Firstly, thanks for your Article. I have read this blog. The content is very easy and friendly. I will follow the author for the next tips. Have a good day!! Thanks
    -Kieran

  3. I LOVE this entire look. I’ve been looking for an industrial coffee table that is rather simple looking Going to try. Your sofa is gorgeous. Can you tell me more about it. Where did you get it….material? Thank you!

  4. What the heck… this is amazing!!! You definitely can’t tell it’s a DIY project. I think you could definitely make and sell these to people if you really wanted to… just saying πŸ™‚

  5. Hi! I love this coffee table and have intentions of trying it myself! What type of polyurethane did you use? I recently made an end table similar to this but the polyurethane I used gave it a glossier coat and I prefer the more matte finish on yours. πŸ™‚
    Thanks!

  6. Made the table with my son as a school project. He had to build something so I choose this. It looks so good. We love it! ????

  7. Definitely making this for my man for Christmas. We don’t have a coffee table yet and your plans are so great I can’t wait to try this! Thank you for sharing.

  8. We built this per your plans today, but we will have to rebuild tomorrow as the design is not structurally sound. The frames at top and bottom should be acting as cross-bracing for the legs (set between them) rather than just putting the legs into the top and bottom. The look is nice, but not nearly sturdy enough to actually use.

    1. So sorry to hear that! Ours has worked out well, no complains! You can always tweak it to your standards and specifications of course, sad that you have to rebuild but hope it works out! πŸ™‚ Appreciate the feedback!

  9. Thanks so much for these instructions! I made this table this week and I absolutely LOVE it!! It was my first project building something so I was happy to find something that was easy but looked awesome πŸ™‚

  10. How do you get 5 20″ parts on an 8 foot board. That’s 100 inches not accounting for the cut lines out of 96 inches of wood.

    1. I used 4 8ft 2×2 boards that measure approximately 384in all together. This is where you get the 5 20″ parts in addition to the 48in parts with extra board to spare. Hope this helps!

  11. Hey, I know this is an older post but i was wondering if you think the table would still work if I cut the dimensions in half and used them as end tables instead of a coffee table?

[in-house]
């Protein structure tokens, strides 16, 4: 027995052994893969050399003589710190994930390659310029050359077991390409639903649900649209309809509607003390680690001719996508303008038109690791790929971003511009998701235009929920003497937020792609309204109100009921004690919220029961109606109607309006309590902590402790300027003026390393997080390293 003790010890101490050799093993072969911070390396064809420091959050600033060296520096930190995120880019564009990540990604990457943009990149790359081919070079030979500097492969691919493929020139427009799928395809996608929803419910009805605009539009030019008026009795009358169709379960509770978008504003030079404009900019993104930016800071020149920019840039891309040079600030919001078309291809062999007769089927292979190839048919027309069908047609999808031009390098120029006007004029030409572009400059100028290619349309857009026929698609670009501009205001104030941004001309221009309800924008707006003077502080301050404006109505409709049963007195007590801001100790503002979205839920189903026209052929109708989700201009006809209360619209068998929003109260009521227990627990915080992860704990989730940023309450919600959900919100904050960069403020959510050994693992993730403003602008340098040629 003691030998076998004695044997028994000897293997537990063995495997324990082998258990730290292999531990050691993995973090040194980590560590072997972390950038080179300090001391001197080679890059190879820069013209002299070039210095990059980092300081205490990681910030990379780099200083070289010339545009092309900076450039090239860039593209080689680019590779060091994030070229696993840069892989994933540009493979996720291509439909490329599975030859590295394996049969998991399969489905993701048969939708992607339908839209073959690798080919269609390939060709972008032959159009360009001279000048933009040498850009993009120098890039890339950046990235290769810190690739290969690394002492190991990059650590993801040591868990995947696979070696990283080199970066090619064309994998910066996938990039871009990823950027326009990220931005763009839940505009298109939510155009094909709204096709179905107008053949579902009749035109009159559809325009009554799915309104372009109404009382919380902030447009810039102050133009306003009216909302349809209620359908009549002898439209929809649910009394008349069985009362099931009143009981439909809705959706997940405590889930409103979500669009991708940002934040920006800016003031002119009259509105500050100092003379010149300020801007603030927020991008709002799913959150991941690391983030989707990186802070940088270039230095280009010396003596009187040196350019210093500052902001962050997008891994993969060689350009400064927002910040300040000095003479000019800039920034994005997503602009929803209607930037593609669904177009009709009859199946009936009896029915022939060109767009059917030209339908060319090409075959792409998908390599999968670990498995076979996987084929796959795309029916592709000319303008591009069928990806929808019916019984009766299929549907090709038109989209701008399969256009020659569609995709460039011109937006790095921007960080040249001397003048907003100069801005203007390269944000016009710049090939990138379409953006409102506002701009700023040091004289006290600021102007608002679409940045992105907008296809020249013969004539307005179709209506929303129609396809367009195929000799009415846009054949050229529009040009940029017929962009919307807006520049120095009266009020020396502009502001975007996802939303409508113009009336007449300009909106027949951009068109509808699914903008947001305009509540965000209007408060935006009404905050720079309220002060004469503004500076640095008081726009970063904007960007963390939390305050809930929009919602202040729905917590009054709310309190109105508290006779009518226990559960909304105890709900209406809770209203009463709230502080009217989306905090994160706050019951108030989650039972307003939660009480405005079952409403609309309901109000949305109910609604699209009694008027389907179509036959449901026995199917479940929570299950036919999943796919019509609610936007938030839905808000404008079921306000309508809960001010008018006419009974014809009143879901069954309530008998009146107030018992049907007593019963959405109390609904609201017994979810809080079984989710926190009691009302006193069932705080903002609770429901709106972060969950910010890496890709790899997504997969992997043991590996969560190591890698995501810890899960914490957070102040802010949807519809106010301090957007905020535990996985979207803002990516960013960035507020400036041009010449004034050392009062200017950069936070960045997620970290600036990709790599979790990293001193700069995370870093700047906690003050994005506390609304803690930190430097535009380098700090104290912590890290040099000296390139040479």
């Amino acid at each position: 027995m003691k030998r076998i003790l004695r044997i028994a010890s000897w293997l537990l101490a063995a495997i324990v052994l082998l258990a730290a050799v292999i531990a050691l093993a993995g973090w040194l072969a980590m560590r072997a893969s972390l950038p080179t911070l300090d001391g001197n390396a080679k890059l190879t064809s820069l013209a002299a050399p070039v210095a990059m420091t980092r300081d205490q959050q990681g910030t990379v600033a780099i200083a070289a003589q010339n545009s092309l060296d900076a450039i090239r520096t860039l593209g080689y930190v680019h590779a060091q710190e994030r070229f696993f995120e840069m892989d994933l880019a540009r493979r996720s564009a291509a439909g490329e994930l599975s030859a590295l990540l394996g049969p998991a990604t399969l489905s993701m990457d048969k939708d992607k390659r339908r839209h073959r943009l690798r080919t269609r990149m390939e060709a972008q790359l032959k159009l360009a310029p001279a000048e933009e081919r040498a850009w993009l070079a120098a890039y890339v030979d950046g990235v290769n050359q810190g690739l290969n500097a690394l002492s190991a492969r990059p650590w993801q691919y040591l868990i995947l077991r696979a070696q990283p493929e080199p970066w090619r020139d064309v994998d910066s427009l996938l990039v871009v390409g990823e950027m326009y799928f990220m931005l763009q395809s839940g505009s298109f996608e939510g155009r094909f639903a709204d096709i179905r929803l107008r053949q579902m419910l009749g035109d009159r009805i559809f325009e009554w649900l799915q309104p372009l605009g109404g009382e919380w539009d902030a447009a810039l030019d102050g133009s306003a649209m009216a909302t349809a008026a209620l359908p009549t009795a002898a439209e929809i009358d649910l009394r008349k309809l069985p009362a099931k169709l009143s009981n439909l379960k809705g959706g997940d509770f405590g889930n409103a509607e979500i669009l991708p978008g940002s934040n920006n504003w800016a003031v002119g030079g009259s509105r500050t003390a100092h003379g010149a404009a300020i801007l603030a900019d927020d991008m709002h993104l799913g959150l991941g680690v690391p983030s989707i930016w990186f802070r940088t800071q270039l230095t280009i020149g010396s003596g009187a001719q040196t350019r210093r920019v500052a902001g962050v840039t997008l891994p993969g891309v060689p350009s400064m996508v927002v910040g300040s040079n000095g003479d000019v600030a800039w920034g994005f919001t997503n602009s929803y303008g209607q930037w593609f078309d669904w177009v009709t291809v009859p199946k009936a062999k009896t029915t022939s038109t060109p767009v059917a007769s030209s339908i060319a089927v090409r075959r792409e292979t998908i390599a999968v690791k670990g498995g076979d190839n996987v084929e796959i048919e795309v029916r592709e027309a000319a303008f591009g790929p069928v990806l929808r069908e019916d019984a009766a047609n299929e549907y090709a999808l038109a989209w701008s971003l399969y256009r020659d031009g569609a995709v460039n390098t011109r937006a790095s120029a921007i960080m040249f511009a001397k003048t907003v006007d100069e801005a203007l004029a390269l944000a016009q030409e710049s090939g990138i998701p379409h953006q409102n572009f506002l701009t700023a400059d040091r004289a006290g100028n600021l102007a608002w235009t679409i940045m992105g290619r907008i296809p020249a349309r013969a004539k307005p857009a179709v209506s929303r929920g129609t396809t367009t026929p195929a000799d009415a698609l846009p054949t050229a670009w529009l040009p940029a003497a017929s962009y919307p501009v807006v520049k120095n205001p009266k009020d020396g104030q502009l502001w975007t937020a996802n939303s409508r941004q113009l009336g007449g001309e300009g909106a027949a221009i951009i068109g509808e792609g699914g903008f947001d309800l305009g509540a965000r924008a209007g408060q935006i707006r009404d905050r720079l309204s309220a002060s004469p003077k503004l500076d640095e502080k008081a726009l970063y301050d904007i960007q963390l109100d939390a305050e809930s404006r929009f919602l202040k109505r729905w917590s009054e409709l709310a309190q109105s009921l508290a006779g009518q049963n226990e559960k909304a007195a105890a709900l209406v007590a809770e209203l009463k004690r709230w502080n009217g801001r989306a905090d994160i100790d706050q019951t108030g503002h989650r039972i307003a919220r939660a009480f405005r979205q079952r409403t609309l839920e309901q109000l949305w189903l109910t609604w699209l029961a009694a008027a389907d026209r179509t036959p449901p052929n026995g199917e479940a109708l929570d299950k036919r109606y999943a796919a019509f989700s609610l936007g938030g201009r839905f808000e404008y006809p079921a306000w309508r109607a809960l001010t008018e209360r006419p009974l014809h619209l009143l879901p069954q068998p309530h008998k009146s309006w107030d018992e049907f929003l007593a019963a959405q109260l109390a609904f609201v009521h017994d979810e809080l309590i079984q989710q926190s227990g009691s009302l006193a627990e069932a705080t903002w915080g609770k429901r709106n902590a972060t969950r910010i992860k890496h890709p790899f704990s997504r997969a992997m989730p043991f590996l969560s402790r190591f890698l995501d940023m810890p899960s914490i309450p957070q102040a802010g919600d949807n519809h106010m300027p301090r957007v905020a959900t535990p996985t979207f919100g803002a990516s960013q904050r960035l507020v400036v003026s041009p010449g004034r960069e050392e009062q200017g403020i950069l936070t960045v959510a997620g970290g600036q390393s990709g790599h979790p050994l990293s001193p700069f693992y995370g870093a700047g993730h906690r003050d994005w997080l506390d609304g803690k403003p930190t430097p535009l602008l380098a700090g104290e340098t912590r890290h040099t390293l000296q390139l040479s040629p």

1. I don’t see why it wouldn’t! And you can always tweak it as your build if you find it isn’t sturdy enough or if its not the size you want. Cutting it in half might be too long, but again, its whatever works for your space!

      1. Did you ever make those end tables? I’m working on the coffee table now and would love the plans to the matching end tables! Such a great table and looks awesome in your living room! Can’t wait to see it in mine!!!! πŸ™‚

  12. Hi, I was wondering which finish you used of polyurethane? Satin, semi-glossy, etc.? Thanks so much!

    1. Thanks! I think its rather sturdy! You could always add some more support if you don’t think so, but we haven’t had any issues so far πŸ™‚

  13. In love with this table! Great job! I’m in the same boat with budget πŸ™‚ can you tell me where you found the select pine for the base? I tried Home Depot but didn’t have any luck for some reason.

    Thanks!
    Marcy

    1. Hi Marcy! We found the select pine at Home Depot, strange yours didn’t have them! It was actually the only hardware store around our area that had them, I know Lowes didn’t. Maybe try a different location near you, if that is an option? Hope this helps!

      1. Thanks Ashley! I ended up finding some at lowes! Apparently that kind wasn’t available at Home Depot for at least 100 miles! So weird!

  14. Love this table! Directions were great. My hubby and dad made it for me. It seemed a bit wabbly for us so we added an angled pieces on the end. We have kids so I wanted make it really sturdy. Thanks for the wonderful directions.

    1. Yay! I’m so glad it worked for you! Ours is a tiny bit wobbly too, adding the angled pieces is a great idea if you have kids or pets that might bump up against it! Thanks so much for sharing! πŸ™‚

  15. I am really confused by the math and wonder what am I missing? 4 2×6 boards would actually make the table top 22 inches wide (since a 2×6 is really 1.5 x 5.5). If the 2×2’s underneath are actually 1.5 x 1.5, wouldn’t the width of 20 inches plus 1.5 plus 1.5 bring the total 2×2 width to 23 inches? How does the top not look narrower than the frame?

      1. Sorry for the delay in answering! I should have disclaimered that all wood is not cut exact, but to make up for the difference in the table top, we just spaced out the 2×6’s with a small gap in between each one so it would match up with the frame. Make sense? Hope this helps! πŸ™‚

    1. How do you get 5 20″ parts on an 8 foot board. That’s 100 inches not accounting for the cut lines out of 96 inches of wood.